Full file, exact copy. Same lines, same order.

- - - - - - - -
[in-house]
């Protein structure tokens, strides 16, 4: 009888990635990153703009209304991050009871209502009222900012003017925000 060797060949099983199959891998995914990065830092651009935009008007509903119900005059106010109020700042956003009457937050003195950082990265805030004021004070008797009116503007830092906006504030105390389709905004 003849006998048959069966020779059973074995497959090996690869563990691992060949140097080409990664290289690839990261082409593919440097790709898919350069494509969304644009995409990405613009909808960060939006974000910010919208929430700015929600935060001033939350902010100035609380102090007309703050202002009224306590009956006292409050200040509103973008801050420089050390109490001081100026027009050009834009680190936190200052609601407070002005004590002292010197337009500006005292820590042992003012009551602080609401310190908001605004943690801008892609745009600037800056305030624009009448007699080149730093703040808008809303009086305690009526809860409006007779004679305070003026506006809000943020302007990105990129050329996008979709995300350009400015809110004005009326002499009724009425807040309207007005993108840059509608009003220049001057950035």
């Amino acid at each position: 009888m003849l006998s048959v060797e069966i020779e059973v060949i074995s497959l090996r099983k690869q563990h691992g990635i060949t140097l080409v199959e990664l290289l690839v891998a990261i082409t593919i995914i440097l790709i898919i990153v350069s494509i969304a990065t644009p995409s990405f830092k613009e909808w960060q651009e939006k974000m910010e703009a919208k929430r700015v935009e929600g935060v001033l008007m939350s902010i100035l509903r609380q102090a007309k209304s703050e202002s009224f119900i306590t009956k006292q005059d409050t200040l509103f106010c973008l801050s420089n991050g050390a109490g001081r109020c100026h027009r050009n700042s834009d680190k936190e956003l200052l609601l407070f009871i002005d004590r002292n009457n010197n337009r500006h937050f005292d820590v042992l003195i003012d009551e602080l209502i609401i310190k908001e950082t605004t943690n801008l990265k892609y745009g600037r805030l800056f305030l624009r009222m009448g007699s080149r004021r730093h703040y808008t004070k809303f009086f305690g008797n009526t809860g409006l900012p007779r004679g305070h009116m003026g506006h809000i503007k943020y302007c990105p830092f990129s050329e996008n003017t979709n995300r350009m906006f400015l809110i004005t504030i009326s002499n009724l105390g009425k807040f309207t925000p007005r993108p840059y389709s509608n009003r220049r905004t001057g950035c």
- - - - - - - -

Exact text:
[in-house]
């Protein structure tokens, strides 16, 4: 009888990635990153703009209304991050009871209502009222900012003017925000 060797060949099983199959891998995914990065830092651009935009008007509903119900005059106010109020700042956003009457937050003195950082990265805030004021004070008797009116503007830092906006504030105390389709905004 003849006998048959069966020779059973074995497959090996690869563990691992060949140097080409990664290289690839990261082409593919440097790709898919350069494509969304644009995409990405613009909808960060939006974000910010919208929430700015929600935060001033939350902010100035609380102090007309703050202002009224306590009956006292409050200040509103973008801050420089050390109490001081100026027009050009834009680190936190200052609601407070002005004590002292010197337009500006005292820590042992003012009551602080609401310190908001605004943690801008892609745009600037800056305030624009009448007699080149730093703040808008809303009086305690009526809860409006007779004679305070003026506006809000943020302007990105990129050329996008979709995300350009400015809110004005009326002499009724009425807040309207007005993108840059509608009003220049001057950035």
């Amino acid at each position: 009888m003849l006998s048959v060797e069966i020779e059973v060949i074995s497959l090996r099983k690869q563990h691992g990635i060949t140097l080409v199959e990664l290289l690839v891998a990261i082409t593919i995914i440097l790709i898919i990153v350069s494509i969304a990065t644009p995409s990405f830092k613009e909808w960060q651009e939006k974000m910010e703009a919208k929430r700015v935009e929600g935060v001033l008007m939350s902010i100035l509903r609380q102090a007309k209304s703050e202002s009224f119900i306590t009956k006292q005059d409050t200040l509103f106010c973008l801050s420089n991050g050390a109490g001081r109020c100026h027009r050009n700042s834009d680190k936190e956003l200052l609601l407070f009871i002005d004590r002292n009457n010197n337009r500006h937050f005292d820590v042992l003195i003012d009551e602080l209502i609401i310190k908001e950082t605004t943690n801008l990265k892609y745009g600037r805030l800056f305030l624009r009222m009448g007699s080149r004021r730093h703040y808008t004070k809303f009086f305690g008797n009526t809860g409006l900012p007779r004679g305070h009116m003026g506006h809000i503007k943020y302007c990105p830092f990129s050329e996008n003017t979709n995300r350009m906006f400015l809110i004005t504030i009326s002499n009724l105390g009425k807040f309207t925000p007005r993108p840059y389709s509608n009003r220049r905004t001057g950035c």